Background Flow diversion represents a novel but definitive treatment for recurrent and difficult-to-coil aneurysms of the anterior communicating artery (ACoA) region, of which reports are limited.
Objective To determine the effectiveness of the Pipeline embolization device (PED) in treating aneurysms in the ACoA region.
Methods We retrospectively reviewed an IRB-approved database of patients with an aneurysm at a single institution for patients with ACoA or A1–A2 aneurysms treated with PED. Data analyzed included demographics, aneurysm characteristics, procedural details, follow-up results, and outcomes.
Results A total of 50 procedures were performed on 41 patients, including seven patients who underwent bilateral ‘H-pipe’ PED placement. The average age was 56 years and 46% of the patients were female. The average aneurysm size was 4.5 mm, and two large (>10 mm) aneurysms were treated. The vessel of origin was either the ACoA (26 aneurysms, 63%) or the A1–A2 junction (15 aneurysms, 37%). Eighteen patients (44%) had prior subarachnoid hemorrhage and 20 had previously been treated either with clipping (6 aneurysms, 15%) or coiling (14 aneurysms, 34%). Procedural success was achieved in 48/50 cases (96%) and two cases were aborted. Coils were deployed adjunctively in two cases (4%). Procedural outcomes included no deaths, one major ischemic stroke (2%), and two patients with intracranial hemorrhage (4%). Complete aneurysm occlusion was achieved in 81% of patients at 6 months and 85% of patients at last follow-up digital subtraction angiography.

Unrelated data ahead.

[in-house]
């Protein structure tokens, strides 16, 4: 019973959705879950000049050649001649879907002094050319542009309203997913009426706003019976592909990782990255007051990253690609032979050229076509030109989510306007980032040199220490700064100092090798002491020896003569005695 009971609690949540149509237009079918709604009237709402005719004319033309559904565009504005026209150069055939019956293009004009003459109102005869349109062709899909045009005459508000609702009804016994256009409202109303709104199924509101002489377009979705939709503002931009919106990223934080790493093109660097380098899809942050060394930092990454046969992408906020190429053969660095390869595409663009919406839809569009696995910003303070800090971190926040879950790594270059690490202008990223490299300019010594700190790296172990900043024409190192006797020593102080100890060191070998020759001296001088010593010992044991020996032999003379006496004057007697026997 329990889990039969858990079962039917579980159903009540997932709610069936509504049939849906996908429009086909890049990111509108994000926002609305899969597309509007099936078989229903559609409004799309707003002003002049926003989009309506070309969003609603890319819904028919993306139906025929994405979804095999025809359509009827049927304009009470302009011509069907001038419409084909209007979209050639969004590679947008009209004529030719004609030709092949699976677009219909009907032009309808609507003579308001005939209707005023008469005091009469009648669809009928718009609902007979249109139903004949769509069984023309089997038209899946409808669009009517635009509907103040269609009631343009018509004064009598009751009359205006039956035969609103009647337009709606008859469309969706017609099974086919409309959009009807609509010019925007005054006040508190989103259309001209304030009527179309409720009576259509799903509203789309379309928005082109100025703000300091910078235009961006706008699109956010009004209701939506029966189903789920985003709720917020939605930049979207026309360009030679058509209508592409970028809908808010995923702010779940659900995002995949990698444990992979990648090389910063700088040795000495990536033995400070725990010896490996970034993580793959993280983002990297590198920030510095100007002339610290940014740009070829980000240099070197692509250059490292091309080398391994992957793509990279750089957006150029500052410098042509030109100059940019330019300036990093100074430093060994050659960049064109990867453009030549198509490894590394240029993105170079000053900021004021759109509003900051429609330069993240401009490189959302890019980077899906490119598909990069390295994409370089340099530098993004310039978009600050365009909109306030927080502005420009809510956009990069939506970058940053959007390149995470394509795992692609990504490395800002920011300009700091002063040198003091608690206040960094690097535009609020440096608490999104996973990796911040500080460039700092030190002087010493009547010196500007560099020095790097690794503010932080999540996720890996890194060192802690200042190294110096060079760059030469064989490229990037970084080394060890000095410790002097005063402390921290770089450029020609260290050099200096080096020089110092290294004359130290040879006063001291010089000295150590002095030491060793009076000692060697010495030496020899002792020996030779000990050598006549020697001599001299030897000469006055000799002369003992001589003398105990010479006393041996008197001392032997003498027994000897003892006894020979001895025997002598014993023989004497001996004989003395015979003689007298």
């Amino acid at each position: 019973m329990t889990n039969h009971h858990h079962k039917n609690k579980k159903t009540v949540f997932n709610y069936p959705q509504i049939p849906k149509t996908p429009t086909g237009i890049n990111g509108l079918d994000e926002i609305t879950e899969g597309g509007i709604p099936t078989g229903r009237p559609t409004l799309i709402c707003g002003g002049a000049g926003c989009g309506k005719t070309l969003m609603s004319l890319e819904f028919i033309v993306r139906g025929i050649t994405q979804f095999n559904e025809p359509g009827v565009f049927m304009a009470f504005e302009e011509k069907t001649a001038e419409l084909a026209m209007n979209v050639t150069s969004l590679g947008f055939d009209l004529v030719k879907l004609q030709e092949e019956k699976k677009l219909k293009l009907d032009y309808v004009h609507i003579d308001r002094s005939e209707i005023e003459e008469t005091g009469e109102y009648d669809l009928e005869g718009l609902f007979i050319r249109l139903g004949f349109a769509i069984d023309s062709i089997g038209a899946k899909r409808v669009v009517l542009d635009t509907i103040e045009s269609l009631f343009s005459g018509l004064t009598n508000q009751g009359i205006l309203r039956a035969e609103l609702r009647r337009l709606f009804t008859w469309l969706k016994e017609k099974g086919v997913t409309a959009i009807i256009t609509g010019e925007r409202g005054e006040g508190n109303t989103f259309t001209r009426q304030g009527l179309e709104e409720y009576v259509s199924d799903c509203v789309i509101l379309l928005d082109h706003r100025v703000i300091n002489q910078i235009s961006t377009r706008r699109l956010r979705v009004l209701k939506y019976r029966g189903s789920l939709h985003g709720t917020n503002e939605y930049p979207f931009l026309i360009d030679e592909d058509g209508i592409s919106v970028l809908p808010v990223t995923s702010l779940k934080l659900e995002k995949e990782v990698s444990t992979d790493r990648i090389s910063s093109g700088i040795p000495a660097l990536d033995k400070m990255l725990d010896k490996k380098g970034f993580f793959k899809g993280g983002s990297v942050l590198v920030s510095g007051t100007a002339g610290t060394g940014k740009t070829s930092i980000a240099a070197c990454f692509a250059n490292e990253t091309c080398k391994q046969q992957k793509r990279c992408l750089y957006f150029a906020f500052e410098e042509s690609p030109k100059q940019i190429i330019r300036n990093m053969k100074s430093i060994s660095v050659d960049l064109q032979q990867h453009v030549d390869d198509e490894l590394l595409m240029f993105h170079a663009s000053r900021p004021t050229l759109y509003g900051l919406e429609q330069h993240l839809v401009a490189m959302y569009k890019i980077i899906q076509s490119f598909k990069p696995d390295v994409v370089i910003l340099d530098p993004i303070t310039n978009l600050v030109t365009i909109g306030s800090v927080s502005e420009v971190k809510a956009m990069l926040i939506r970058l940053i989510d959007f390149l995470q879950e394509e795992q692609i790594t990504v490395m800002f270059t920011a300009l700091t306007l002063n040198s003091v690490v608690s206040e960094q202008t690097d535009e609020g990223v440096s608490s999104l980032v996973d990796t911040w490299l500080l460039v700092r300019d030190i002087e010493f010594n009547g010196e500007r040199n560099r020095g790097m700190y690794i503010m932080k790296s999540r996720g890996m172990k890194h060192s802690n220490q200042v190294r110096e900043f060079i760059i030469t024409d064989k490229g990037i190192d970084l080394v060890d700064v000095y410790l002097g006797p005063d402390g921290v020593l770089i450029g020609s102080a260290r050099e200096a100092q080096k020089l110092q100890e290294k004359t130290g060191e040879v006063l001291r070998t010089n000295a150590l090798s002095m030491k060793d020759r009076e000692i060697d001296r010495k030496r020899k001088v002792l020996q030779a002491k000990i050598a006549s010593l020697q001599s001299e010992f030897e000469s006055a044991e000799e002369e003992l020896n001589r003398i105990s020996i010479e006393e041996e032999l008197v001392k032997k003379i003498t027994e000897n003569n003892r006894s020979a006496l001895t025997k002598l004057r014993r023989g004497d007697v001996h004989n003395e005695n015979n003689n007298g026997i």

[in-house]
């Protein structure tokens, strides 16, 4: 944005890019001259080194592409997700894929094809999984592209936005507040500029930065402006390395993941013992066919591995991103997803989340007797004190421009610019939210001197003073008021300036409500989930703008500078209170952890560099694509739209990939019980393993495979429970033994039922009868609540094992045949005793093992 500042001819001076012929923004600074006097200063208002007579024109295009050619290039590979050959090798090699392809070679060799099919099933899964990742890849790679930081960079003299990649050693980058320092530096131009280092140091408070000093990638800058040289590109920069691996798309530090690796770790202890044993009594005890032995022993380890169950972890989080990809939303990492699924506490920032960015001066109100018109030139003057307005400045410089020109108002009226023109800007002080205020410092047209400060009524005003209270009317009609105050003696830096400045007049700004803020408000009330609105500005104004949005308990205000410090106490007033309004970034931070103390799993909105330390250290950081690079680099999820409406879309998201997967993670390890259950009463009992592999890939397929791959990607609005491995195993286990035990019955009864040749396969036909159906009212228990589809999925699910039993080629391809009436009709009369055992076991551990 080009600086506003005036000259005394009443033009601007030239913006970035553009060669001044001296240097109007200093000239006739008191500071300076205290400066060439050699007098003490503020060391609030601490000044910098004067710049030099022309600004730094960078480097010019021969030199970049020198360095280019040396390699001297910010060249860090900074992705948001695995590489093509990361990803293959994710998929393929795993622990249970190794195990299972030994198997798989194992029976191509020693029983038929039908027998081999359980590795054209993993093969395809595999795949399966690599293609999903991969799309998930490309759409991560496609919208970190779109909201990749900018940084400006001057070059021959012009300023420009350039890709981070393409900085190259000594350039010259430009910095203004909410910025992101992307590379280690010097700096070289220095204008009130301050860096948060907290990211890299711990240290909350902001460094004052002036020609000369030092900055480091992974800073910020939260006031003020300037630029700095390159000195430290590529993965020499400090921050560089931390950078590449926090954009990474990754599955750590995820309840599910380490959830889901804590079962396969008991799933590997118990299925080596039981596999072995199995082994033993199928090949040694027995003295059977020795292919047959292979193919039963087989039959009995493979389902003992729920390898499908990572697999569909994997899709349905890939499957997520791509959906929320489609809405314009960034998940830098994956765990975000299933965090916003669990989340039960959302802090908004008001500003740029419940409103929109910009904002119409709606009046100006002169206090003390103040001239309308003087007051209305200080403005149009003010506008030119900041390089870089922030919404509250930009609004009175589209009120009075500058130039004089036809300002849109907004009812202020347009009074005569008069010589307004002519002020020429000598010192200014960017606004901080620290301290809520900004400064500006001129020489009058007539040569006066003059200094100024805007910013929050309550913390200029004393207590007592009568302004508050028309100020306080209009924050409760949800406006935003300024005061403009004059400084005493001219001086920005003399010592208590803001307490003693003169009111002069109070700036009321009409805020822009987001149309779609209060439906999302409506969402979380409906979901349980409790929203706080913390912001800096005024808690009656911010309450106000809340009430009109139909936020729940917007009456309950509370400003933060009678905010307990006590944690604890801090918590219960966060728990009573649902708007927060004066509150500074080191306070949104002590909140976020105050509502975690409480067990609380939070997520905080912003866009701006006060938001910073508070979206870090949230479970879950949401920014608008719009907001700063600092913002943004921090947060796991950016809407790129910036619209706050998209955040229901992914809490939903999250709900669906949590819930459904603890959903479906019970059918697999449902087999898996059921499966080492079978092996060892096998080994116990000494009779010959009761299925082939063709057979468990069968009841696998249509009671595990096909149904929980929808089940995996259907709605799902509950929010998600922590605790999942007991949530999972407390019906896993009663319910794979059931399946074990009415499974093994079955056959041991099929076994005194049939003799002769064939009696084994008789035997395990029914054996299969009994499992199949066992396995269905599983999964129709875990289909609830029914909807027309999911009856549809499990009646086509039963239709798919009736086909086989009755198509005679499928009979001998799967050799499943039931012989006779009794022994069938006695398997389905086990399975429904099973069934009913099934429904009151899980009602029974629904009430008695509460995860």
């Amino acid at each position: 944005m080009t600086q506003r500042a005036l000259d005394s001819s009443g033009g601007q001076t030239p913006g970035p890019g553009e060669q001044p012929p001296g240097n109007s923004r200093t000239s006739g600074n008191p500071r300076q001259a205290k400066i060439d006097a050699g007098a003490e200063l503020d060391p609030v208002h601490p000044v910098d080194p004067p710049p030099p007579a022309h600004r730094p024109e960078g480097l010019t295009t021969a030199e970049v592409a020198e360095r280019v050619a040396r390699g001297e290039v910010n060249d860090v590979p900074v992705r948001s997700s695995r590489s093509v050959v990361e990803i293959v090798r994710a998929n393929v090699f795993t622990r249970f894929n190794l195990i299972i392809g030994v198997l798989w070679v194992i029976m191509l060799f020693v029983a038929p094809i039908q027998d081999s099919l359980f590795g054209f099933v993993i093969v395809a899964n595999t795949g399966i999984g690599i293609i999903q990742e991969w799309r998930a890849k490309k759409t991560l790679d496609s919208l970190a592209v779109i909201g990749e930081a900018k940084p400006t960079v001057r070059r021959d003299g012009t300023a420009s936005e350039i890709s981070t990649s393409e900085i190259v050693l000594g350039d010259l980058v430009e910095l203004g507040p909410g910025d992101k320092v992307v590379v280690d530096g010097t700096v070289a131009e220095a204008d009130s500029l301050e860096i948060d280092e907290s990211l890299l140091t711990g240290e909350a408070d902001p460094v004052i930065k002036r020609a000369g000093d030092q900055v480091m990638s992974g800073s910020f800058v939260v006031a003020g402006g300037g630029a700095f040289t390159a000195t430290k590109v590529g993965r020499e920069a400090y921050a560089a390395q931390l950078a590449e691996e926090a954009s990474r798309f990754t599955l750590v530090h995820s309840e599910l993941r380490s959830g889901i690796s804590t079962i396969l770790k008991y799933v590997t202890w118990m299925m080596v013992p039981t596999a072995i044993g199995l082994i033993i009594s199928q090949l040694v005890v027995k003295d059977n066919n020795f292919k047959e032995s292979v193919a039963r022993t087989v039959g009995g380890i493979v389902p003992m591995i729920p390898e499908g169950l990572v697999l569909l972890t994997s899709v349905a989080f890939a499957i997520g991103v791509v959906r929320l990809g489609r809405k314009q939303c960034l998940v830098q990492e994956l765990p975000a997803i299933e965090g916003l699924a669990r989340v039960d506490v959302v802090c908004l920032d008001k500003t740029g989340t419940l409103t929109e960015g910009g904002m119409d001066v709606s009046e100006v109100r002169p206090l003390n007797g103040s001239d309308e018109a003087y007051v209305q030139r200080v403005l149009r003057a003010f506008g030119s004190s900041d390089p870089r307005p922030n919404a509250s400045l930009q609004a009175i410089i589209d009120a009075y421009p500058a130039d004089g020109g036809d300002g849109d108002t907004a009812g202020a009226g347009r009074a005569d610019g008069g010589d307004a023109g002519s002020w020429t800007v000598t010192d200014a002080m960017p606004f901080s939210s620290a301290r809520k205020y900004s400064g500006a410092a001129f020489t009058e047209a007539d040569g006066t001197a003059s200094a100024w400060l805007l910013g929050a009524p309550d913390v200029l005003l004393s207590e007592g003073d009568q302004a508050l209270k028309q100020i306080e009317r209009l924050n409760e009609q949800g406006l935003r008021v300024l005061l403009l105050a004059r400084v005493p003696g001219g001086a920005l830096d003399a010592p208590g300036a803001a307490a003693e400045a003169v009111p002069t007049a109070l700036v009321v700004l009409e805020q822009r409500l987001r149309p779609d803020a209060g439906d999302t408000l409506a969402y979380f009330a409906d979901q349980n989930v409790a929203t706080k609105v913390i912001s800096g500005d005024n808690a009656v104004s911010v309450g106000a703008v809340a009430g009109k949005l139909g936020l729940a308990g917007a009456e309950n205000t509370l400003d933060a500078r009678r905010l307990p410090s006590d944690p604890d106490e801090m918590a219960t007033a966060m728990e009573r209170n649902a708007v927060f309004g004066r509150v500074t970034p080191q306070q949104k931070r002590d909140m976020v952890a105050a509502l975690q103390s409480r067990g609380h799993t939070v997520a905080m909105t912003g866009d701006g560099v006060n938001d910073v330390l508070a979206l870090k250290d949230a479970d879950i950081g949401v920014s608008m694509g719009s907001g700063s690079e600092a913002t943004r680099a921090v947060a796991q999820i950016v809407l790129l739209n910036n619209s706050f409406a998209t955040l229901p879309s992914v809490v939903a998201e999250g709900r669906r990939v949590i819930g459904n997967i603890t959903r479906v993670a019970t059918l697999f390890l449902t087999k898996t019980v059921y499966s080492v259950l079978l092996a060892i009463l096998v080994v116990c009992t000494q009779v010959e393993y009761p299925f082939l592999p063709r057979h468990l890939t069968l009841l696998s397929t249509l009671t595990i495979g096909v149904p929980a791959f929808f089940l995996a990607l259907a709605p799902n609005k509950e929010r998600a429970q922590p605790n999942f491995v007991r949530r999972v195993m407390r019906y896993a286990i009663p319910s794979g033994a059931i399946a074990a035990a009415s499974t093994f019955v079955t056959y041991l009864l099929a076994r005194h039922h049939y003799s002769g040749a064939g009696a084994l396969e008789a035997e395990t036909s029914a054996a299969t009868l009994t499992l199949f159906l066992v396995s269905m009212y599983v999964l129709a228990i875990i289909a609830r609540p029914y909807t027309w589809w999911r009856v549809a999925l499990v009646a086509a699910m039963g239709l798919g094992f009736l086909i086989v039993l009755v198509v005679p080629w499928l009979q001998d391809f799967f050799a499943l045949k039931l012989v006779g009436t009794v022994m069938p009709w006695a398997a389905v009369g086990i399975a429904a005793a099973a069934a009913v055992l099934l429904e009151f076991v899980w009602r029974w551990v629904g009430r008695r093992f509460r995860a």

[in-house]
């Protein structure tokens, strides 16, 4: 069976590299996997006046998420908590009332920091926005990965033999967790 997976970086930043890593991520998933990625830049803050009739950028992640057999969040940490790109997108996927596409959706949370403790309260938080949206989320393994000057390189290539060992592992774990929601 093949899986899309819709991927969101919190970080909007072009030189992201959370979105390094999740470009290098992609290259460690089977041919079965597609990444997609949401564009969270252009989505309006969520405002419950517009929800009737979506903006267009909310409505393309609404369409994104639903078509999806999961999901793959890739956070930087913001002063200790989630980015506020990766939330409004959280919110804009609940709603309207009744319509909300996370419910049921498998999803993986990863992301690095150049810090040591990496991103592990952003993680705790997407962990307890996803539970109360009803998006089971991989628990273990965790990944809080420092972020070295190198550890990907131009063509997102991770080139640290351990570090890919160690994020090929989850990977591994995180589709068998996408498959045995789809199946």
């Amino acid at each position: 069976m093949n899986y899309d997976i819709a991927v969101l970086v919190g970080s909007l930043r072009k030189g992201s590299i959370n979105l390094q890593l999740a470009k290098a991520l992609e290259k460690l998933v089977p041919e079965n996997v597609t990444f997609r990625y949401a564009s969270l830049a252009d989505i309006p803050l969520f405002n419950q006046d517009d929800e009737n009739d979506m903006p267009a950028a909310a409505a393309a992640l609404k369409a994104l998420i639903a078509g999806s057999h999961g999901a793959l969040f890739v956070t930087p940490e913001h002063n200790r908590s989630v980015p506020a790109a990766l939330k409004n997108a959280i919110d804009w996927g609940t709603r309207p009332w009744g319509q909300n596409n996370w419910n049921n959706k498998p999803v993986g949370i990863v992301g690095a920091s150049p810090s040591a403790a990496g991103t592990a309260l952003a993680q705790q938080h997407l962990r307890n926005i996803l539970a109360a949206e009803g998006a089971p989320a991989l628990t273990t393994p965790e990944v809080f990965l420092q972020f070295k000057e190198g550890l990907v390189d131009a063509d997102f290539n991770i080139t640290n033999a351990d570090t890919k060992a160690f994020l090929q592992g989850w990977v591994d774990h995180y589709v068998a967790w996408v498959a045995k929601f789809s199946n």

Conclusions The PED can be used safely and effectively in the treatment of aneurysms of the ACoA region. This represents a good alternative treatment option to microsurgical clipping and endovascular coiling.
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GPC and MTB are joint first authors.
Contributors All authors contributed significantly to conception, data acquisition, and analysis; all drafted and revised manuscript contents; and all approved the final version of the manuscript. GPC and MTB contributed equally to this paper.
Competing interests AC is a consultant and proctor for Medtronic, Styker, and Microvention. GPC is a consultant for Medtronic and Microvention.
Ethics approval Ethics approval was obtained from the Johns Hopkins University Institutional Review Board.
Provenance and peer review Not commissioned; externally peer reviewed.
Data sharing statement The relevant anonymised patient level data are available on reasonable request from the authors.
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